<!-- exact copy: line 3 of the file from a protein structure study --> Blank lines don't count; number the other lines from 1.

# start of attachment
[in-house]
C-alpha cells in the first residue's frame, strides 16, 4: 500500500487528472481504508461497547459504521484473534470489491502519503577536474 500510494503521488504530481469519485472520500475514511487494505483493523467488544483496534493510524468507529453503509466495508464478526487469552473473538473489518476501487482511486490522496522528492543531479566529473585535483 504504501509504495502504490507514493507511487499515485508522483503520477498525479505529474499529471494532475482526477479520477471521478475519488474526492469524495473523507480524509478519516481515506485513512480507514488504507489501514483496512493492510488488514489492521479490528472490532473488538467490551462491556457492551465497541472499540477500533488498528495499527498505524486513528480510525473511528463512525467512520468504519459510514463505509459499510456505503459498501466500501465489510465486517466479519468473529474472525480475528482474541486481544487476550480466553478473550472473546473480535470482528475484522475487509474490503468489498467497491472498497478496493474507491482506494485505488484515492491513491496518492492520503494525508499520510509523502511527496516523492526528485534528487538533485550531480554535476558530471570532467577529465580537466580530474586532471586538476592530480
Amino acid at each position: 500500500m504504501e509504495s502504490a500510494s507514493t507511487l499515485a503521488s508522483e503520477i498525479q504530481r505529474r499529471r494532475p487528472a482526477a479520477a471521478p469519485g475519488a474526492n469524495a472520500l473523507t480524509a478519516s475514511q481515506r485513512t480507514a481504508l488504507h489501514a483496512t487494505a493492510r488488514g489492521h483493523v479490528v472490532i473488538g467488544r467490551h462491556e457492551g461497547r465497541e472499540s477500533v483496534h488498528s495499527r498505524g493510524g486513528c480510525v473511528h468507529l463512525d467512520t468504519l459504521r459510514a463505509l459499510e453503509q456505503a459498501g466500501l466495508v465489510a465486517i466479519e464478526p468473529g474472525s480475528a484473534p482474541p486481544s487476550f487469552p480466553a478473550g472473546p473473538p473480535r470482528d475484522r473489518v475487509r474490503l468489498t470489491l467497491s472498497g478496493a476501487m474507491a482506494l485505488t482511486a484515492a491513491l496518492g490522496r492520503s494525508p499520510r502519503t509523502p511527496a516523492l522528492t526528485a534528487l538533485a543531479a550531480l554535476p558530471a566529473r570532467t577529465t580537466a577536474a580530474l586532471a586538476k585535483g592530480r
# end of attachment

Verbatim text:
Amino acid at each position: 500500500m504504501e509504495s502504490a500510494s507514493t507511487l499515485a503521488s508522483e503520477i498525479q504530481r505529474r499529471r494532475p487528472a482526477a479520477a471521478p469519485g475519488a474526492n469524495a472520500l473523507t480524509a478519516s475514511q481515506r485513512t480507514a481504508l488504507h489501514a483496512t487494505a493492510r488488514g489492521h483493523v479490528v472490532i473488538g467488544r467490551h462491556e457492551g461497547r465497541e472499540s477500533v483496534h488498528s495499527r498505524g493510524g486513528c480510525v473511528h468507529l463512525d467512520t468504519l459504521r459510514a463505509l459499510e453503509q456505503a459498501g466500501l466495508v465489510a465486517i466479519e464478526p468473529g474472525s480475528a484473534p482474541p486481544s487476550f487469552p480466553a478473550g472473546p473473538p473480535r470482528d475484522r473489518v475487509r474490503l468489498t470489491l467497491s472498497g478496493a476501487m474507491a482506494l485505488t482511486a484515492a491513491l496518492g490522496r492520503s494525508p499520510r502519503t509523502p511527496a516523492l522528492t526528485a534528487l538533485a543531479a550531480l554535476p558530471a566529473r570532467t577529465t580537466a577536474a580530474l586532471a586538476k585535483g592530480r